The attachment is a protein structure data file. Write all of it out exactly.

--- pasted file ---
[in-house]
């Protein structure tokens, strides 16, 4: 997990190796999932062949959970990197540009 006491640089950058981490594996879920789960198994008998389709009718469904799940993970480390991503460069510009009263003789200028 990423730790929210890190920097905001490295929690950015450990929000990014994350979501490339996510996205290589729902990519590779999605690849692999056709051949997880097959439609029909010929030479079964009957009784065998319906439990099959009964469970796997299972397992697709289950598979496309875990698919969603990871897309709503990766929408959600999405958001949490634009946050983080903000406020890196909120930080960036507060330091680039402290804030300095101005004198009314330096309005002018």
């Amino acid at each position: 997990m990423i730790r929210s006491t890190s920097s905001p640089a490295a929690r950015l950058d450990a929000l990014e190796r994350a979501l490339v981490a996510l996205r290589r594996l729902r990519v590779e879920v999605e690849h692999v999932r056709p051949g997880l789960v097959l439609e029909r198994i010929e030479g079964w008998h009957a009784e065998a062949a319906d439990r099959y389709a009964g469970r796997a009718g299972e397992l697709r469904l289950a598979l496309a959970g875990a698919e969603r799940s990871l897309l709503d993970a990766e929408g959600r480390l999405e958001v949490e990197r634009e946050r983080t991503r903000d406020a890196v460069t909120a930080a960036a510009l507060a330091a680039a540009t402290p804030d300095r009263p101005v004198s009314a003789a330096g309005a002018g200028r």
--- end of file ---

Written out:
[in-house]
């Protein structure tokens, strides 16, 4: 997990190796999932062949959970990197540009 006491640089950058981490594996879920789960198994008998389709009718469904799940993970480390991503460069510009009263003789200028 990423730790929210890190920097905001490295929690950015450990929000990014994350979501490339996510996205290589729902990519590779999605690849692999056709051949997880097959439609029909010929030479079964009957009784065998319906439990099959009964469970796997299972397992697709289950598979496309875990698919969603990871897309709503990766929408959600999405958001949490634009946050983080903000406020890196909120930080960036507060330091680039402290804030300095101005004198009314330096309005002018």
């Amino acid at each position: 997990m990423i730790r929210s006491t890190s920097s905001p640089a490295a929690r950015l950058d450990a929000l990014e190796r994350a979501l490339v981490a996510l996205r290589r594996l729902r990519v590779e879920v999605e690849h692999v999932r056709p051949g997880l789960v097959l439609e029909r198994i010929e030479g079964w008998h009957a009784e065998a062949a319906d439990r099959y389709a009964g469970r796997a009718g299972e397992l697709r469904l289950a598979l496309a959970g875990a698919e969603r799940s990871l897309l709503d993970a990766e929408g959600r480390l999405e958001v949490e990197r634009e946050r983080t991503r903000d406020a890196v460069t909120a930080a960036a510009l507060a330091a680039a540009t402290p804030d300095r009263p101005v004198s009314a003789a330096g309005a002018g200028r």